Tit for tat is a fair game. What goes around comes around. He that steals honey should beware of the sting. You receive as you give.
Perhaps this is the bluntest intro to an ocean pollution article. It’s just meant to awaken your conscious to the fact that man is solely responsible for ocean pollution – and most other forms of pollution. As a matter of fact, no animal in the world uses plastic bottles. No animal drinks through a straw. No animal cleans its ears with plastic cotton buds. It’s all man, man, man.
Humans have lately been on a serious mission to manufacture as many plastics as resources can allow. The current figure stands at well over 300 million tonnes per year. Most of this ends up in the oceans.
Man also pollutes the oceans by directly discharging raw sewage and greywater. The pollutants greatly destabilize the marine ecosystem. Finally, the repercussions are felt by humans. Let’s see how.
1. Ocean pollution infuses toxins into the food chain
Industrial wastewater, raw sewage, and plastics contain toxic contaminants. Household chemicals like bleach, drain cleaners, antifreeze, carpet cleaners, and air fresheners contain harmful chemicals like phthalates perchloroethylene, Triclosan, quaternary ammonium compounds, ammonia, chlorine, and sodium hydroxide. Pesticides and herbicides contain active ingredients and additives that are poisonous. Plastics are infused with toxic chemical additives to make them stronger and more durable. When all these toxins and heavy metals are washed into the ocean, fish and other marine animals have no choice but to ingest them into their bodies. Also, it has now been proved that certain bacteria in the seas have the ability to transform heavy metals like mercury into excessively toxic forms.
What follows next is that man eats the sea animals for food, along with most of the toxins and heavy metals. By and by, they accumulate in the body and reach toxic levels. The victims can experience a wide range of illnesses including cancer, heart failure, brain damage, kidney failure, skin irritation, eye sensitivity, pulmonary edema, coma, vomiting, blindness, neurological damage, Alzheimer’s, Parkinson’s, diarrhea, asthma, and lung damage, among many others.
2. Ocean pollution compromises air quality
Did you know that 70% of the oxygen we breathe is produced by marine plants? Now you know.
With plastic pollution in the oceans, the marine plants fail to get enough sunlight for their photosynthetic needs. In worst-case scenarios, millions of these plants die. That means that less oxygen is available for humans and other animals to inhale.
3. Ocean pollution reduces fishermen’s income
One obvious effect of ocean pollution on marine animals is death. It is estimated that nearly 100 million marine animals die each year due to plastic pollution in oceans.
Thus, with every dawn of the day, the number of fish available to fishermen significantly reduces. The less the fish, the less the sales, and the more the poverty bites. Many coastal communities around the world are already feeling the pinch.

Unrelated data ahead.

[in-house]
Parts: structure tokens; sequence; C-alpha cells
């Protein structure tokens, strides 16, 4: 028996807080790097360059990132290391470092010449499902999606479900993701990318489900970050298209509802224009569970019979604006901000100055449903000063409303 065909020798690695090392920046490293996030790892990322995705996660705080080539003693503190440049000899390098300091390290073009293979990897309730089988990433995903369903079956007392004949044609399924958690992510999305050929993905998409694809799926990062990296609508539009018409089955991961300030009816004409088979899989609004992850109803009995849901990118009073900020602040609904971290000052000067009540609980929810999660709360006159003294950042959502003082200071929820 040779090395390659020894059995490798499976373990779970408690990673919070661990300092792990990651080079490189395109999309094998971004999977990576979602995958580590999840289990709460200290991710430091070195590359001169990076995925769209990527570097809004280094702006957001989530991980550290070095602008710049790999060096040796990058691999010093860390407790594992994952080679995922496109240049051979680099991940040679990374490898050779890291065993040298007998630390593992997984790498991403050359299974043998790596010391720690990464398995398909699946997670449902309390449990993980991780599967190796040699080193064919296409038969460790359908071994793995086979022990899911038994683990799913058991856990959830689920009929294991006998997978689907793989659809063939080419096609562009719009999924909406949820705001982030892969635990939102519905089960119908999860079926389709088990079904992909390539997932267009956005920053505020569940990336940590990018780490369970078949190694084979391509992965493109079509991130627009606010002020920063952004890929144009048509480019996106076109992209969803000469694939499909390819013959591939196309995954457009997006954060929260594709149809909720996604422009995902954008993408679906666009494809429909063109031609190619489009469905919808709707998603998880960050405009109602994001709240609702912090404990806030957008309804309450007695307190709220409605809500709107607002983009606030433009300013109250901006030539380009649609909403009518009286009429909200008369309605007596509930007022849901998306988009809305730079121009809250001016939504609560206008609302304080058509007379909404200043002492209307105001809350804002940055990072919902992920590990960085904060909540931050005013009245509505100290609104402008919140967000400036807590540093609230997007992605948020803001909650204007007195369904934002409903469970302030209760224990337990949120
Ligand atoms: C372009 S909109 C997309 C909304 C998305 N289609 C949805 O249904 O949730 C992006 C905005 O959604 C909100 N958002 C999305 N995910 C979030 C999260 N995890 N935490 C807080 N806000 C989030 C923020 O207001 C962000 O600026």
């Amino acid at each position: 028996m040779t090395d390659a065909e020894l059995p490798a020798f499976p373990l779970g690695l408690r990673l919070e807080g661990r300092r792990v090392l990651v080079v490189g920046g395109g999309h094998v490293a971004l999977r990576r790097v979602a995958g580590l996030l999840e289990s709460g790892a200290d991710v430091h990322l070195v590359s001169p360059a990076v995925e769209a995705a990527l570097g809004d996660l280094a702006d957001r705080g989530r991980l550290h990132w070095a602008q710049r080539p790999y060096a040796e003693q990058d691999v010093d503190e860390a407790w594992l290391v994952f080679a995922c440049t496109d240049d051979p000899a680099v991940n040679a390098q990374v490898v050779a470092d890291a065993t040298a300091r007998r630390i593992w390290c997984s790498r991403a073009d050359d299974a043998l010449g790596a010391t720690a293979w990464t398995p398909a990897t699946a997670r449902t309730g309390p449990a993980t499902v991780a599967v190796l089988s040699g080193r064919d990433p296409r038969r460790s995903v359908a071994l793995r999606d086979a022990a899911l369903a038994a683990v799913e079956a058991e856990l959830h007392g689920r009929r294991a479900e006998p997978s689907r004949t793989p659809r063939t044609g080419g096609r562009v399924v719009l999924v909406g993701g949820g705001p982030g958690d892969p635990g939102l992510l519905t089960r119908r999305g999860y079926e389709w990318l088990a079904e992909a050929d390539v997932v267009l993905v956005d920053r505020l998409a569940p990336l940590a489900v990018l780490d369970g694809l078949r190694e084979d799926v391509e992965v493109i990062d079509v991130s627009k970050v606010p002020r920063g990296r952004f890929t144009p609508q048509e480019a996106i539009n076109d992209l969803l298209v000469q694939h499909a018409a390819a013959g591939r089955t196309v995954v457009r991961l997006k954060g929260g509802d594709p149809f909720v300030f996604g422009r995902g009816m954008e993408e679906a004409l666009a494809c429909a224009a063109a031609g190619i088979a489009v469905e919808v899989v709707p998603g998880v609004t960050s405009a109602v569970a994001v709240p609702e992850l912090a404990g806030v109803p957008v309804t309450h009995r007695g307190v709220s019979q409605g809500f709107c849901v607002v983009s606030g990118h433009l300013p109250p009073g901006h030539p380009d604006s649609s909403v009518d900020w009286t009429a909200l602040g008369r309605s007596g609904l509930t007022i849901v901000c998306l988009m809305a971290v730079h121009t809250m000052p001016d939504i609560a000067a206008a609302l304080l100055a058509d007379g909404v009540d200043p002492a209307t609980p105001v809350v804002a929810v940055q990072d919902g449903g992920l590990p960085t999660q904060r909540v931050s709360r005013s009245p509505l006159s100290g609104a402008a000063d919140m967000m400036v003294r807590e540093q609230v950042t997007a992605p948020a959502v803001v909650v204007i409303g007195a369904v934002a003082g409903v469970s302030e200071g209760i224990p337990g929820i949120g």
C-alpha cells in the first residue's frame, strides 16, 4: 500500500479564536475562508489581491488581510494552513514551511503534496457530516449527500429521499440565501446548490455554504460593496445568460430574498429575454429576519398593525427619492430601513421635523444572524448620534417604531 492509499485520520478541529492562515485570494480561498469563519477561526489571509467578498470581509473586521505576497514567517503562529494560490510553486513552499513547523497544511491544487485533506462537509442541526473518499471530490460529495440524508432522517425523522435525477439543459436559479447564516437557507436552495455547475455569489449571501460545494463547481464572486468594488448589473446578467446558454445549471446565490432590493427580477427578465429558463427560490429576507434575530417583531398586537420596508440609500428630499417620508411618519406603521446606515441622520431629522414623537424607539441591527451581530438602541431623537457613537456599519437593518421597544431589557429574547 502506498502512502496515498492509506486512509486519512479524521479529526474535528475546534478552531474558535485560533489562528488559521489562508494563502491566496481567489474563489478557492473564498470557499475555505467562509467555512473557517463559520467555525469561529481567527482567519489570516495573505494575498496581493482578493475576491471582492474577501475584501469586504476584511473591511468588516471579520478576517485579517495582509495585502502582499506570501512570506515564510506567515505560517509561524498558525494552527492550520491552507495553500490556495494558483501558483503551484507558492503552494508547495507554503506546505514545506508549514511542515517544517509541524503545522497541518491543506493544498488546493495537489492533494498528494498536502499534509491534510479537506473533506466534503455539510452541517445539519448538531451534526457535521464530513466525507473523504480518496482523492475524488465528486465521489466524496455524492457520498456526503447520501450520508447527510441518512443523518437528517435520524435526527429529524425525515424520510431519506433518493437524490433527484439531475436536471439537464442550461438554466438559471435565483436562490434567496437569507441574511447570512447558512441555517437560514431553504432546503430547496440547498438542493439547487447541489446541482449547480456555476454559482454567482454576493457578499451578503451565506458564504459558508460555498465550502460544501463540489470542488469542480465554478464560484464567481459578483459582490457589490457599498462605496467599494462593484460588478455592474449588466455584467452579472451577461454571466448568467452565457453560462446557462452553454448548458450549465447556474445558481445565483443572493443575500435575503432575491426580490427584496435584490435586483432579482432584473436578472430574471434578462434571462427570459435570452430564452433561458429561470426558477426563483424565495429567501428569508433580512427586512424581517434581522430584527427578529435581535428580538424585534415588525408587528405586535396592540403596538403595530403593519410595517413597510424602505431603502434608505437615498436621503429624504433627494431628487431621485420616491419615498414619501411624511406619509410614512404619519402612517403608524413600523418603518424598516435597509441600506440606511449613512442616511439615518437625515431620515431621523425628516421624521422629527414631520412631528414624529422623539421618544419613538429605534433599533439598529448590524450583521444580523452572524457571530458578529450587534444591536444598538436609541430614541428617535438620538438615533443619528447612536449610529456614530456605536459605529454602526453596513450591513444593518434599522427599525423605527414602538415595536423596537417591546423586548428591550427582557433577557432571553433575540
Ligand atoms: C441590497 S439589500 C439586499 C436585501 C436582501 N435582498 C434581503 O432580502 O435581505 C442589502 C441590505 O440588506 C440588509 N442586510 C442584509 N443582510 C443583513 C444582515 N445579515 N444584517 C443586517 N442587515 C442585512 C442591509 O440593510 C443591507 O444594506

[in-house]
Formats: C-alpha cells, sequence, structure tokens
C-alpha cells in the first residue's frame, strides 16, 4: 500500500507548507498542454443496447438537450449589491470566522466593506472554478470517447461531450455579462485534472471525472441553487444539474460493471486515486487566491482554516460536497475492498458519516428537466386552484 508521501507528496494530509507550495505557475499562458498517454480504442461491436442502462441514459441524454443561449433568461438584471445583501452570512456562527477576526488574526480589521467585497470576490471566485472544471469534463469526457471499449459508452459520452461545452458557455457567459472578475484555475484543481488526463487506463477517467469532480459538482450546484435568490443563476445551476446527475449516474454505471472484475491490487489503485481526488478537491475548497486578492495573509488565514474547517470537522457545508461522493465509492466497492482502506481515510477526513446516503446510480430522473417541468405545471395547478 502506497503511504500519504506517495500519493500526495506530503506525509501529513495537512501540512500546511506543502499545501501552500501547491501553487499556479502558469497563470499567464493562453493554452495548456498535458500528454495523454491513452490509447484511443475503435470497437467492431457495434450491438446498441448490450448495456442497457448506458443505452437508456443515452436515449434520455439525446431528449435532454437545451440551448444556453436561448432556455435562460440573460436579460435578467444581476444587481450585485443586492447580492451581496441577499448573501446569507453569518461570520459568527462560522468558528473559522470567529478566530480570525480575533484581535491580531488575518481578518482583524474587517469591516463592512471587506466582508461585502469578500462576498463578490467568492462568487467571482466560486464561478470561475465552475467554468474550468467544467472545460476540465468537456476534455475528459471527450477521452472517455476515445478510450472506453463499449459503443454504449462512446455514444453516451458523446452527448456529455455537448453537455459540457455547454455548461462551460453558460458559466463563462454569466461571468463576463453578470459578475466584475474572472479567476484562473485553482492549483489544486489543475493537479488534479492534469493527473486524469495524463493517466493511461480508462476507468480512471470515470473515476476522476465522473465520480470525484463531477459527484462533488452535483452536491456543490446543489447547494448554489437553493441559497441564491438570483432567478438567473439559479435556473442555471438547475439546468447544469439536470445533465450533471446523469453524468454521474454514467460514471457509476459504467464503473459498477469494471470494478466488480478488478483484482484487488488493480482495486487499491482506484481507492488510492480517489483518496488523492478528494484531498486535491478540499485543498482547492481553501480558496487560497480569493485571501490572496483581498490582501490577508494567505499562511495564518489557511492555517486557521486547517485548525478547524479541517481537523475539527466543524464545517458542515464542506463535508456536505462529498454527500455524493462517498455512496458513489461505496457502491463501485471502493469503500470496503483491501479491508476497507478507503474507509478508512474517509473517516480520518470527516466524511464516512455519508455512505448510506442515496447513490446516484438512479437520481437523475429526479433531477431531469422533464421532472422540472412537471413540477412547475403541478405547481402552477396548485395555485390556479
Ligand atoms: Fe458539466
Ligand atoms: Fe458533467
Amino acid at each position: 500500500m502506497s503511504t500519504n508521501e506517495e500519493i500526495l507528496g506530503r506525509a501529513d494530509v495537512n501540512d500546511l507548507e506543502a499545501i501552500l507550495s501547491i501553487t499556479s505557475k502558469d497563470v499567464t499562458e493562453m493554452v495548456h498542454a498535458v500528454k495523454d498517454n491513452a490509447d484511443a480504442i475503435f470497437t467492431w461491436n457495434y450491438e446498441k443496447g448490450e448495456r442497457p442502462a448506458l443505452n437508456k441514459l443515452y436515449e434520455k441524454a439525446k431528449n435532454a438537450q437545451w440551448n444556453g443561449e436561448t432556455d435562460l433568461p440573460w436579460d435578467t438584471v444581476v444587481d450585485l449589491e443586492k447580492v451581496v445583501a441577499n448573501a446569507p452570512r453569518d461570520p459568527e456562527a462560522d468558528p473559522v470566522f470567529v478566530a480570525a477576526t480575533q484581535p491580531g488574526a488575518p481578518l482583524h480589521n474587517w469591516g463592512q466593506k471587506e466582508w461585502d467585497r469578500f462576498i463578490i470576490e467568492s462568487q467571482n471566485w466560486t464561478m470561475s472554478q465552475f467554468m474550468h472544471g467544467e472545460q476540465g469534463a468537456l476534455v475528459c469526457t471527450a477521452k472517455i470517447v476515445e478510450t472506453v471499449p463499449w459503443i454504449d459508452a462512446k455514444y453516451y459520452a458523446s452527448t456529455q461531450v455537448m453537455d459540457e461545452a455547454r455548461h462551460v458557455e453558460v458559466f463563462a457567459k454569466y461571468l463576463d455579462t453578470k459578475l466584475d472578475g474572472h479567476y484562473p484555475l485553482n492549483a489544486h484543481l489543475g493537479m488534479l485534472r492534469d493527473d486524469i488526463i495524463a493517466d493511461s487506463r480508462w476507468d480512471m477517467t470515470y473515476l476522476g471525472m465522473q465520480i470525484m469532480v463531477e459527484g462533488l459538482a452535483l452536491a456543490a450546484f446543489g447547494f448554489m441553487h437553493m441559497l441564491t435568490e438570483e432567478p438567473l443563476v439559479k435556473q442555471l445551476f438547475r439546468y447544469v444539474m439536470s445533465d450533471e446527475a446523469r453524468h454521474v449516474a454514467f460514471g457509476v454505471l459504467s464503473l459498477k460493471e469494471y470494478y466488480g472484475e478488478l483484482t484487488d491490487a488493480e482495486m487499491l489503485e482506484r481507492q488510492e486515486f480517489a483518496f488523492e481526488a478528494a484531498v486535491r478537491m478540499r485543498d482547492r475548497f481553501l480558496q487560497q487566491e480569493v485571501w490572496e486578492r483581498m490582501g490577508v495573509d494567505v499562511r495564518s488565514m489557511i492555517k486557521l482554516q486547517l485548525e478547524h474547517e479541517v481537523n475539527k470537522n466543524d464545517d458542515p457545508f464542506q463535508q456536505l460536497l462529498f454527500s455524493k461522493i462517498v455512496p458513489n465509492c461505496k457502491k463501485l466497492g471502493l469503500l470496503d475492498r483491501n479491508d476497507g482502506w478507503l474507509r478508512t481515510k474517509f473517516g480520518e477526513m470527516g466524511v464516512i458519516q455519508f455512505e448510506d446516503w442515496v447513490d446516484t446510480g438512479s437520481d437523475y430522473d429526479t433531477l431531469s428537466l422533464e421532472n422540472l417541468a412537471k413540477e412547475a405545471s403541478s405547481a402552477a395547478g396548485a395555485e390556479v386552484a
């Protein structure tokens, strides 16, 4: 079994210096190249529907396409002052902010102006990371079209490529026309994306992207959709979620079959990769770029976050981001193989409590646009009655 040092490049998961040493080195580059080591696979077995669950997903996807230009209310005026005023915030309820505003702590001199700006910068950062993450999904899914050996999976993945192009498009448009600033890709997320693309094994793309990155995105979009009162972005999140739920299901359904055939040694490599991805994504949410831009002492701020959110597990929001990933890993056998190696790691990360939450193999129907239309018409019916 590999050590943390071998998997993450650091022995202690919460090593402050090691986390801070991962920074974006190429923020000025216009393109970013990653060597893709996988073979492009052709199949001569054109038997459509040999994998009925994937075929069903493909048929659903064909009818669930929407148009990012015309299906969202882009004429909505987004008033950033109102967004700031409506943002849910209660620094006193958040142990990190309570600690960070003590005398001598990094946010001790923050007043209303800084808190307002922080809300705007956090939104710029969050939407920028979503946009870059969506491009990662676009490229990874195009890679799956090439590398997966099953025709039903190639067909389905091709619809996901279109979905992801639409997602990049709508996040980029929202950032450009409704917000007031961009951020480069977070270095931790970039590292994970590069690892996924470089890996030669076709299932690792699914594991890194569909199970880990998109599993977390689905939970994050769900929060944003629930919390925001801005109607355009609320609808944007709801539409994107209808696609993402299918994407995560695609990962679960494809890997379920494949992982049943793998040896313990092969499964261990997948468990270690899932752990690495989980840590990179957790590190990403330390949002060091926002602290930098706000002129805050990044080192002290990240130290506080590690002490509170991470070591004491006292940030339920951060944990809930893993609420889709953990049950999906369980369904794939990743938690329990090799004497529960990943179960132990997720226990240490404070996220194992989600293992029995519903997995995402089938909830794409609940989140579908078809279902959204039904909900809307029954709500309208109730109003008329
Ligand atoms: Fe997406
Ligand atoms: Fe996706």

By 2050, it is predicted that plastic debris in the ocean will outnumber fish by far. Will man catch plastics instead of fish?
4. Ocean pollution hurts the tourism industry
Littered beaches are an extreme eyesore, to say the least. No sane human being will dare bask in the beach sun while surrounded by heaps of plastic trash.
What used to be prime tourist destinations are now garbage pits. And remember there are countries which really depend on tourism. The most polluted beaches in the world include:
- Kamilo Beach, Hawaii, United States
- Guanabara Bay Beaches, Rio de Janeiro, Brazil
- El Gringo Beach, Bajos de Haina, Dominican Republic
- Henderson Island, Pitcairn Island Group, British Overseas Territories
- Juhu Beach, Mumbai, India
- Kuta Beach, Bali, Indonesia
- Serendipity Beach, Sihanoukville, Cambodia
- Poche Beach, California, United States
- Cheung Sha Beach, Lantau Island, Hong Kong
- Hann Bay, Dakar, Senegal
- Staithes beach, North Yorkshire, England
- Parlee Beach, New Brunswick, Canada
- Foreshores Beach, Sydney, Australia
5. Ocean Pollution leads to climate change
The oceans play a big part in the regulation of global climate. Oceans determine the intensity and duration of rainfall, droughts, floods, temperatures, etc. Additionally, oceans serve as the biggest store of carbon.
Human activities in the last few centuries have led to the infusion of over 30% of all CO2 produced into the ocean. Coupled with other greenhouses, the temperature of ocean water has increased by 90%. This implies a lot of energy is increasingly building up in the oceans.
This has led to adverse weather events like flash floods, prolonged droughts, rising sea levels, receding glaciers, and heatwaves. Humans go through untold suffering when the weather changes this way.
Ocean pollution is really bad for humans. The amount of trash, visible and invisible, lying in the ocean is quite alarming. Most of it will sadly be left to deteriorate by forces of nature – removing ocean trash is very challenging. The best thing to do now is to employ all possible interventions to ensure more pollutants do not reach our oceans.